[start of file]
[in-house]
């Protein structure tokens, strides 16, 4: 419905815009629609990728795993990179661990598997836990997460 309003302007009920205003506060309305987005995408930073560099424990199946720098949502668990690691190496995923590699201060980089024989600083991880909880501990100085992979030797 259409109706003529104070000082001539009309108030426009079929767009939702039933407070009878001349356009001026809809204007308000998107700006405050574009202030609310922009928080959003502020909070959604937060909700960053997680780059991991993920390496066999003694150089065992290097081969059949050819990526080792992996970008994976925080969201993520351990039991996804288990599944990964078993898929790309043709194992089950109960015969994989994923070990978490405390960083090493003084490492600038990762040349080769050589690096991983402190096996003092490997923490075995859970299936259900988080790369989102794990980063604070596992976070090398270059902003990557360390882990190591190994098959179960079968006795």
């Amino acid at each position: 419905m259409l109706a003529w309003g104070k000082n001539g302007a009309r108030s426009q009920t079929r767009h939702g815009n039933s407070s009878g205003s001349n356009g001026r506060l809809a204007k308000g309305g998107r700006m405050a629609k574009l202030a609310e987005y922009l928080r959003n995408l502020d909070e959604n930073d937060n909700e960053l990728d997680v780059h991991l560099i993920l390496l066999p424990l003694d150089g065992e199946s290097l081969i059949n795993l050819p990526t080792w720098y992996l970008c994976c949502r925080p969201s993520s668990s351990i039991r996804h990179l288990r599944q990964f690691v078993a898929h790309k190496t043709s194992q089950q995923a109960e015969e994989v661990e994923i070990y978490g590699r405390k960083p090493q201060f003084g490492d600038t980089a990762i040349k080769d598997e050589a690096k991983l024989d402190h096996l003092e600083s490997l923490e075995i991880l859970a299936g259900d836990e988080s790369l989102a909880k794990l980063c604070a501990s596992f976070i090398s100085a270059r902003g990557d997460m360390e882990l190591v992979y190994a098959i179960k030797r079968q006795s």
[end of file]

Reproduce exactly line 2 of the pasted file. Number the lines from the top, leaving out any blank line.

């Protein structure tokens, strides 16, 4: 419905815009629609990728795993990179661990598997836990997460 309003302007009920205003506060309305987005995408930073560099424990199946720098949502668990690691190496995923590699201060980089024989600083991880909880501990100085992979030797 259409109706003529104070000082001539009309108030426009079929767009939702039933407070009878001349356009001026809809204007308000998107700006405050574009202030609310922009928080959003502020909070959604937060909700960053997680780059991991993920390496066999003694150089065992290097081969059949050819990526080792992996970008994976925080969201993520351990039991996804288990599944990964078993898929790309043709194992089950109960015969994989994923070990978490405390960083090493003084490492600038990762040349080769050589690096991983402190096996003092490997923490075995859970299936259900988080790369989102794990980063604070596992976070090398270059902003990557360390882990190591190994098959179960079968006795």